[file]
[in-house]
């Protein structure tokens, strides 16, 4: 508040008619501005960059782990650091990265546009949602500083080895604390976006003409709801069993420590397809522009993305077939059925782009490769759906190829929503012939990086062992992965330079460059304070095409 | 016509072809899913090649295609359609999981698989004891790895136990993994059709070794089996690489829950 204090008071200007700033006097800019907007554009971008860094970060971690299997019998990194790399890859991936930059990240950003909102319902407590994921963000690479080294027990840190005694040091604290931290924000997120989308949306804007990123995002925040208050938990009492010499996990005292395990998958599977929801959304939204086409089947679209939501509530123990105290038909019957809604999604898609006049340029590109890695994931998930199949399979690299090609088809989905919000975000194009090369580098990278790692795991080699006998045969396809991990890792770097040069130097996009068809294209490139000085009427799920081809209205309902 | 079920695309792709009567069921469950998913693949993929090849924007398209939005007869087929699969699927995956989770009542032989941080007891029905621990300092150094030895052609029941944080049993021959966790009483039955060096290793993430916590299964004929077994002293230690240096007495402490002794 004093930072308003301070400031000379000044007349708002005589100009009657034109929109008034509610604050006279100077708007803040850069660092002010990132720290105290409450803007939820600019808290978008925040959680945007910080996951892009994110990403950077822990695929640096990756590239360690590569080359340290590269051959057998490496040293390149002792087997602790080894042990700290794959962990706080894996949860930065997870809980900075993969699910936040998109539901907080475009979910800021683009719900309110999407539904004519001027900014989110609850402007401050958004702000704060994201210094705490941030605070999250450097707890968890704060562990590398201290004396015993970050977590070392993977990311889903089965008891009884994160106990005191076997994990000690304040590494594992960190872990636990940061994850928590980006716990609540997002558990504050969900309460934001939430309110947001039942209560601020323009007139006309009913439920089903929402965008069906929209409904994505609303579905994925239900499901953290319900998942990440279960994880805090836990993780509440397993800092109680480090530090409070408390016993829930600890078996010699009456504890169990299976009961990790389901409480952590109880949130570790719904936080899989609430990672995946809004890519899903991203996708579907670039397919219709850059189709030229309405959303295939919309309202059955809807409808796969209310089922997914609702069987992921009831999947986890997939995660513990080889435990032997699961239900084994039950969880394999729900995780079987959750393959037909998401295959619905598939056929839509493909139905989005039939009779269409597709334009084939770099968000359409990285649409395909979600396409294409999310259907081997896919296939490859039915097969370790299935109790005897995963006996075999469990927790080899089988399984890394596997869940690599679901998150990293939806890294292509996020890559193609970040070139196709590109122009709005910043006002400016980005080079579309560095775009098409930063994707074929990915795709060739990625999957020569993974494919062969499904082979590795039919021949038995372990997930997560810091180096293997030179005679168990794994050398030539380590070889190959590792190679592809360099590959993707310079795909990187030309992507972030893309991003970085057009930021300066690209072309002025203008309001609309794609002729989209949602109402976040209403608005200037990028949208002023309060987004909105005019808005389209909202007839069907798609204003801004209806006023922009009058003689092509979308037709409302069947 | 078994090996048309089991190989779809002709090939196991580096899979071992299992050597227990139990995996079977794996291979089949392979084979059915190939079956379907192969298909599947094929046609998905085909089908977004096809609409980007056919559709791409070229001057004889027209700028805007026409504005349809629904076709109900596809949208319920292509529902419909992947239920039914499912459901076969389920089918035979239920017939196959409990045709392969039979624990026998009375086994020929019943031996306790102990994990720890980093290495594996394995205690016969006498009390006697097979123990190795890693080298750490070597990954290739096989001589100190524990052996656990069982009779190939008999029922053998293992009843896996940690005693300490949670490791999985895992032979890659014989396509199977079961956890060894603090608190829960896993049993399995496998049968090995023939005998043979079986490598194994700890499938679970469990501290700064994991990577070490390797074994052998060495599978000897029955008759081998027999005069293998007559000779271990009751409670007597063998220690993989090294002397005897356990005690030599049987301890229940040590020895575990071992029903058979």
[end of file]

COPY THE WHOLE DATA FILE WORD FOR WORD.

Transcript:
[in-house]
């Protein structure tokens, strides 16, 4: 508040008619501005960059782990650091990265546009949602500083080895604390976006003409709801069993420590397809522009993305077939059925782009490769759906190829929503012939990086062992992965330079460059304070095409 | 016509072809899913090649295609359609999981698989004891790895136990993994059709070794089996690489829950 204090008071200007700033006097800019907007554009971008860094970060971690299997019998990194790399890859991936930059990240950003909102319902407590994921963000690479080294027990840190005694040091604290931290924000997120989308949306804007990123995002925040208050938990009492010499996990005292395990998958599977929801959304939204086409089947679209939501509530123990105290038909019957809604999604898609006049340029590109890695994931998930199949399979690299090609088809989905919000975000194009090369580098990278790692795991080699006998045969396809991990890792770097040069130097996009068809294209490139000085009427799920081809209205309902 | 079920695309792709009567069921469950998913693949993929090849924007398209939005007869087929699969699927995956989770009542032989941080007891029905621990300092150094030895052609029941944080049993021959966790009483039955060096290793993430916590299964004929077994002293230690240096007495402490002794 004093930072308003301070400031000379000044007349708002005589100009009657034109929109008034509610604050006279100077708007803040850069660092002010990132720290105290409450803007939820600019808290978008925040959680945007910080996951892009994110990403950077822990695929640096990756590239360690590569080359340290590269051959057998490496040293390149002792087997602790080894042990700290794959962990706080894996949860930065997870809980900075993969699910936040998109539901907080475009979910800021683009719900309110999407539904004519001027900014989110609850402007401050958004702000704060994201210094705490941030605070999250450097707890968890704060562990590398201290004396015993970050977590070392993977990311889903089965008891009884994160106990005191076997994990000690304040590494594992960190872990636990940061994850928590980006716990609540997002558990504050969900309460934001939430309110947001039942209560601020323009007139006309009913439920089903929402965008069906929209409904994505609303579905994925239900499901953290319900998942990440279960994880805090836990993780509440397993800092109680480090530090409070408390016993829930600890078996010699009456504890169990299976009961990790389901409480952590109880949130570790719904936080899989609430990672995946809004890519899903991203996708579907670039397919219709850059189709030229309405959303295939919309309202059955809807409808796969209310089922997914609702069987992921009831999947986890997939995660513990080889435990032997699961239900084994039950969880394999729900995780079987959750393959037909998401295959619905598939056929839509493909139905989005039939009779269409597709334009084939770099968000359409990285649409395909979600396409294409999310259907081997896919296939490859039915097969370790299935109790005897995963006996075999469990927790080899089988399984890394596997869940690599679901998150990293939806890294292509996020890559193609970040070139196709590109122009709005910043006002400016980005080079579309560095775009098409930063994707074929990915795709060739990625999957020569993974494919062969499904082979590795039919021949038995372990997930997560810091180096293997030179005679168990794994050398030539380590070889190959590792190679592809360099590959993707310079795909990187030309992507972030893309991003970085057009930021300066690209072309002025203008309001609309794609002729989209949602109402976040209403608005200037990028949208002023309060987004909105005019808005389209909202007839069907798609204003801004209806006023922009009058003689092509979308037709409302069947 | 078994090996048309089991190989779809002709090939196991580096899979071992299992050597227990139990995996079977794996291979089949392979084979059915190939079956379907192969298909599947094929046609998905085909089908977004096809609409980007056919559709791409070229001057004889027209700028805007026409504005349809629904076709109900596809949208319920292509529902419909992947239920039914499912459901076969389920089918035979239920017939196959409990045709392969039979624990026998009375086994020929019943031996306790102990994990720890980093290495594996394995205690016969006498009390006697097979123990190795890693080298750490070597990954290739096989001589100190524990052996656990069982009779190939008999029922053998293992009843896996940690005693300490949670490791999985895992032979890659014989396509199977079961956890060894603090608190829960896993049993399995496998049968090995023939005998043979079986490598194994700890499938679970469990501290700064994991990577070490390797074994052998060495599978000897029955008759081998027999005069293998007559000779271990009751409670007597063998220690993989090294002397005897356990005690030599049987301890229940040590020895575990071992029903058979």